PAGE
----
REVIEW: CAN WE SEE THROUGH OTHERS’ EYES?
Updated: Sep 23, 2020
By Jeff Cross
Professors within my area of study, Hellenistic Judaism, routinely encourage us to read relevant literature from critical theory. Although these theories offer a veritable buffet of approaches for the scholar to choose from, the vast majority consistently presuppose a secularized worldview. In recent weeks I have been reading through a collection of essays entitled Seeing Things Their Way: Intellectual History and the Return of Religion, which offers a methodological counterpoint to reductionist theories of religion. Among these, Brad S. Gregory’s essay, “Can We ‘See Things Their Way’? Should We Try?”, challenges the typical approaches to analyses of religious thinkers and their ideas.
This volume seeks to apply the methods of intellectual historian Quentin Skinner to the study of religious ideas. Skinner has sought to find an alternative to the methods of materialist and idealist scholars by “[arguing] that we should identify the precise intellectual and political contexts of the texts we are studying, in order to ascertain what their authors meant and what they were doing.”In other words we should do our best as scholars to see through the eyes of those thinkers whom we are analyzing. Gregory’s essay lays out four categories of objections to this methodology as applied to the study of religious ideas and persuasively refutes these objections.
Two objections are epistemological (“cannot”) in nature while the other two are ideological (“should not”). They run as follows: on the one hand, we (1) cannot in principle or (2) should not in principle “see things their way”; on the other hand, we (3) cannot in practice or (4) should not in practice “see things their way.” The first objection, a species of radical skepticism, essentially claims that we cannot truly understand the religious ideas of men and women of the past. Taken to its logical end, however, this argument makes both past and present ideas unknowable and finally swallows up knowledge itself. The second objection contends that certain forces, whether economic, political, or psychological, are more fundamental to reality than religion. Viewing religion through these more “real” categories allows a scholar to break through the illusion of religious ideas and experiences. To argue this, however, is to treat religion in purely secular categories and reduce it to self-interest. The third objection makes the alterity of the past into an insurmountable obstacle. Whereas the first objection regards truly “seeing things their way” as impossible, this argument deems it too difficult to be prudent. Experience, Gregory argues, shows that this is not the case and that “we can learn to read and understand in context—to some degree and admittedly almost always less fully than we would like.” Lastly, the fourth objection contends that “seeing things their way” ends up as glorified antiquarianism and serves little point. This objection also falters, not least because it fails to appreciate the continued relevance of religious ideas for understanding our modern world.
I have noticed how little current scholarship in religious studies takes the perspective of religious practitioners into account. Scholars in my field of Hellenistic Judaism, for example, tend to emphasize a pluralism and lack of unity within ancient Jewish communities. The encroachment of Hellenistic culture in the wake of Alexander the Great, seemingly syncretistic authors such as Artapanus, or figures of “apostasy” such as Tiberius Julius Alexander and others skew the evidence in scholars’ eyes toward disunity. As a result they often speak of many Judaisms rather than one Judaism. This trend of historical reconstruction is relevant to Christianity because scholars of early Christianity, the origins of which lie within Judaism, might transfer to it the perceived pluralism of Hellenistic Judaism. It is of course true that early Christianity was not a monolithic unity and that heresies and schisms appeared. Nevertheless, it seems fairer to treat the evidence of unity and disunity with equal weight. The perspective of Christians today might offer to scholars a useful counterpoint to the paradigm of difference equals disunity. Although contemporary Christianity does exhibit much difference among its various branches,—take the examples of Roman Catholicism, Protestant denominations, and Eastern Orthodoxy as a starting point—we Christians do not on the whole speak in terms of many Christianities over against one Christianity. Scholars ought to take heed of this and entertain the possibility, by “seeing things their way,” that Hellenistic Jews and early Christians could see themselves as united in spite of their differences. The methodology advocated by Gregory and the writers of this volume shows greater respect for the ideas of religious practitioners themselves and mitigates the risk of reading our own ideas into those of our historical subjects.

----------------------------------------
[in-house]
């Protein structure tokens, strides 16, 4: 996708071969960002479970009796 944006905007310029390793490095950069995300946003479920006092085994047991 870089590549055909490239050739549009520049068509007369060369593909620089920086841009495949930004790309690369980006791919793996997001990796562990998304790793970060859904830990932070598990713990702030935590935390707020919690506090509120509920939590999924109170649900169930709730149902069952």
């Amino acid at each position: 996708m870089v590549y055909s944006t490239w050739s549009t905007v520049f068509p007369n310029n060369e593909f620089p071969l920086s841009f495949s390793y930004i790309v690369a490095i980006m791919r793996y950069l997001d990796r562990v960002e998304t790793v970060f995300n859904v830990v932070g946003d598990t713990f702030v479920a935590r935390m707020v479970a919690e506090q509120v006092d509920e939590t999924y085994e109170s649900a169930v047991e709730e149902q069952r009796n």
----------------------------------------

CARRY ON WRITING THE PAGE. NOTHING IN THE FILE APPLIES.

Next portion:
John Coffey, Alister Chapman, and Brad S. Gregory eds., Seeing Things Their Way: Intellectual History and the Return of Religion, (Notre Dame: University of Notre Dame Press, 2009), 2.
 Ibid, 37.
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